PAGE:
COMMON EIDER – (Somateria mollissima)
The Common Eider is the largest of the ducks observed in PEI (and North America), at around 65 cm (2 ft.) long. The drake is light grey-white on top and black under. The wing primaries are white and the other wing feathers are black. The head is black and the face is white. The bird’s bill has a wedge shape, and in the male it is greenish with a yellow tip. The legs and feet are grey. Females are mottled brown all over, and have grey legs and feet. The bill is greenish but without a yellow tip.
The Latin name ‘Somateria’ is from the ancient Greek and means ‘body’ and ‘wool’, in reference to the bird’s down. And ‘mollissima’ means ‘very soft’, also in reference to the bird’s down. The English name ‘Eider’ apparently derives from Old Norse for ‘duck’.
Molluscs are some of the favorite foods of common eiders, along with other invertebrates and crustaceans found on the ocean floor. As opposed to gulls who drop shells on hard surfaces to break them and eat their contents, eiders swallow them whole and use their powerful gizzards to crush the shells before excreting them.
Common eiders breed in large colonies and females will lay their eggs in different nests, not just their own. This is not viewed as parasitism but rather as part of their social structure. Another example of such a social structure is when the female common eiders bring their ducklings to the water, they can form large groups called ‘creches’.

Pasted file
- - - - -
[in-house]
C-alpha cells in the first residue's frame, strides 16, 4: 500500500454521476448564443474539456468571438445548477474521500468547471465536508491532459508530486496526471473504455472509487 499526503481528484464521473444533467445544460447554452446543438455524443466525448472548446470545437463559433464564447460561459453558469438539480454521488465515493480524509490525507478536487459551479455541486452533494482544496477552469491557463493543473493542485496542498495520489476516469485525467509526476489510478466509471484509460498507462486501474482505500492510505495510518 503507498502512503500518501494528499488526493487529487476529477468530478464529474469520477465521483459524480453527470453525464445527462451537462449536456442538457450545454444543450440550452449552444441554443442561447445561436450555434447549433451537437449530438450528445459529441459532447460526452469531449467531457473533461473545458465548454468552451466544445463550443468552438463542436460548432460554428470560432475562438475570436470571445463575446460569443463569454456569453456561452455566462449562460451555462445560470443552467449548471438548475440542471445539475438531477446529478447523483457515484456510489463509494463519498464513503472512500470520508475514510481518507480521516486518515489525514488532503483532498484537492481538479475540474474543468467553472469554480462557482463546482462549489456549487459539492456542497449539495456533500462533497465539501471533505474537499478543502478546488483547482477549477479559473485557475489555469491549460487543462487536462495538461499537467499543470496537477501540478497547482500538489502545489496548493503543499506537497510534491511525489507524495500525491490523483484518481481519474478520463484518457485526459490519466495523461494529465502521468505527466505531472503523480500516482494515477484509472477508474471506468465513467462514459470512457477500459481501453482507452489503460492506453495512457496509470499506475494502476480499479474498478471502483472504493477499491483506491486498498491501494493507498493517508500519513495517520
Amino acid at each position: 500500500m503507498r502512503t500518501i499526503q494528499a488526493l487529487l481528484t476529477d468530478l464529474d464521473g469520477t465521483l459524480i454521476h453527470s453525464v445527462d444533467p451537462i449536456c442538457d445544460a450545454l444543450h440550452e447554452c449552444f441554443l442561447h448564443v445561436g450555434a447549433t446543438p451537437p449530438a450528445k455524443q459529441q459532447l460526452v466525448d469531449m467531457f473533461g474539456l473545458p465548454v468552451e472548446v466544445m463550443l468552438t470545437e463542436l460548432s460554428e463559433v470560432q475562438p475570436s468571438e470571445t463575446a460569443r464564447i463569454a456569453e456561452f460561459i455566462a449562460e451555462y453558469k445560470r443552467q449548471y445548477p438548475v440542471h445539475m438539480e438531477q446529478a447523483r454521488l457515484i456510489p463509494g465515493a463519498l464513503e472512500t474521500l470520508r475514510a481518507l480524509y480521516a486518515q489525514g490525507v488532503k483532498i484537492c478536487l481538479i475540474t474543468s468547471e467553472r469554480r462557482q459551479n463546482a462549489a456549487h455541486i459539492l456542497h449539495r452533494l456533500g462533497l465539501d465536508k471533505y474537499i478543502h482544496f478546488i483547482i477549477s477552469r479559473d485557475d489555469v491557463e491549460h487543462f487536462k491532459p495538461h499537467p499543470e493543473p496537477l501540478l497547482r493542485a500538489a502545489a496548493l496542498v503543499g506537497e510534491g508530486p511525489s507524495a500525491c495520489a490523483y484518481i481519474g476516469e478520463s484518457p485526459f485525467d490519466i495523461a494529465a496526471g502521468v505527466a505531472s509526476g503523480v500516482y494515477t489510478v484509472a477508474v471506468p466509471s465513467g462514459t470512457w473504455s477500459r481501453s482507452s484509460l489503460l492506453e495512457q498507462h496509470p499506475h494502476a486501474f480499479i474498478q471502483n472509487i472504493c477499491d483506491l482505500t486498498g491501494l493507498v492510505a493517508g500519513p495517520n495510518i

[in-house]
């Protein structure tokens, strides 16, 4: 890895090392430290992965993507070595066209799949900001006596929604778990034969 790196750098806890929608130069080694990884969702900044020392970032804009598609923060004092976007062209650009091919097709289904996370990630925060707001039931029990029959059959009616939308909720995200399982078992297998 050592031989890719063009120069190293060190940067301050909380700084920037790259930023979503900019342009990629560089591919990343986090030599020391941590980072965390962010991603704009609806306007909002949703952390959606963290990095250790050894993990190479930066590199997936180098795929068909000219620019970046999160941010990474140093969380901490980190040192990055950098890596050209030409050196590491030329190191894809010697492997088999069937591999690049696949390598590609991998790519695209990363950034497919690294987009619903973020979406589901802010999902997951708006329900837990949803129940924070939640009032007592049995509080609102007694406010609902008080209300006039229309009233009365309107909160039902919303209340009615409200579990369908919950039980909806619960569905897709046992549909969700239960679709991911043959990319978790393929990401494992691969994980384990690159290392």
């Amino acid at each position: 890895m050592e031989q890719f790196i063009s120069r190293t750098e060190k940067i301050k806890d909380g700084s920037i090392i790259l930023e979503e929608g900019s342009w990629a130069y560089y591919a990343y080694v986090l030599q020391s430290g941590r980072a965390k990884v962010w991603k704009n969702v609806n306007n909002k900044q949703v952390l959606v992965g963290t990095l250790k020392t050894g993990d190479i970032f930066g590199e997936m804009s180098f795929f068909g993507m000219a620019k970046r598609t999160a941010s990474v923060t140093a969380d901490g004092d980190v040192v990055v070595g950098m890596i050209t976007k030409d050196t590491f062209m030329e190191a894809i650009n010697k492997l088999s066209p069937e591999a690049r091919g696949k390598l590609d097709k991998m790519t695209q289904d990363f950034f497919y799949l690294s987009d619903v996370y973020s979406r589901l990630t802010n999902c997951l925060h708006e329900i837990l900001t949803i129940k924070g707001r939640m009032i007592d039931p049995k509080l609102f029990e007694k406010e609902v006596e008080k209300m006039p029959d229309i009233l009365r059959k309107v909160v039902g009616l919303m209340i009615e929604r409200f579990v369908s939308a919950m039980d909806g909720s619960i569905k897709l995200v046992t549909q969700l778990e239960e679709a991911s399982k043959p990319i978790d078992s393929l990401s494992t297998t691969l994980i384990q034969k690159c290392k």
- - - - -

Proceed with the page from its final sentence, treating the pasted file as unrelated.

Although not breeding on PEI, the common eider is very present (common to very common) around the island throughout all seasons. Its breeding range covers the coastal areas of the Arctic Ocean in North America, Europe and Siberia, and Hudson Bay, and also the Nova Scotia coast on the Atlantic Ocean.
Conservation: Hunted extensively for its prized down, the common eider was almost driven to extinction at some point in the past. Down harvesting has been practiced as far back as the Viking civilization.
Today there are eider ‘farms’ in Iceland, where wild common eiders are ‘encouraged’ to build their nests in specific areas and then after the chicks are gone, the down is harvested. Iceland is the main exporter of pure eider down, mainly to Japan for their futons. Because it is so rare and in high demand, a comforter or futon with pure eiderdown may sell for several thousand dollars.
The Common eider is currently listed as ‘near threatened’ by the IUCN due to population declines, which appear to be related to oil pollution in their habitat, over fishing of their prey, coming into conflict with aquaculture industries such as mussel farms, and unsustainable hunting (for sport or food) in some areas.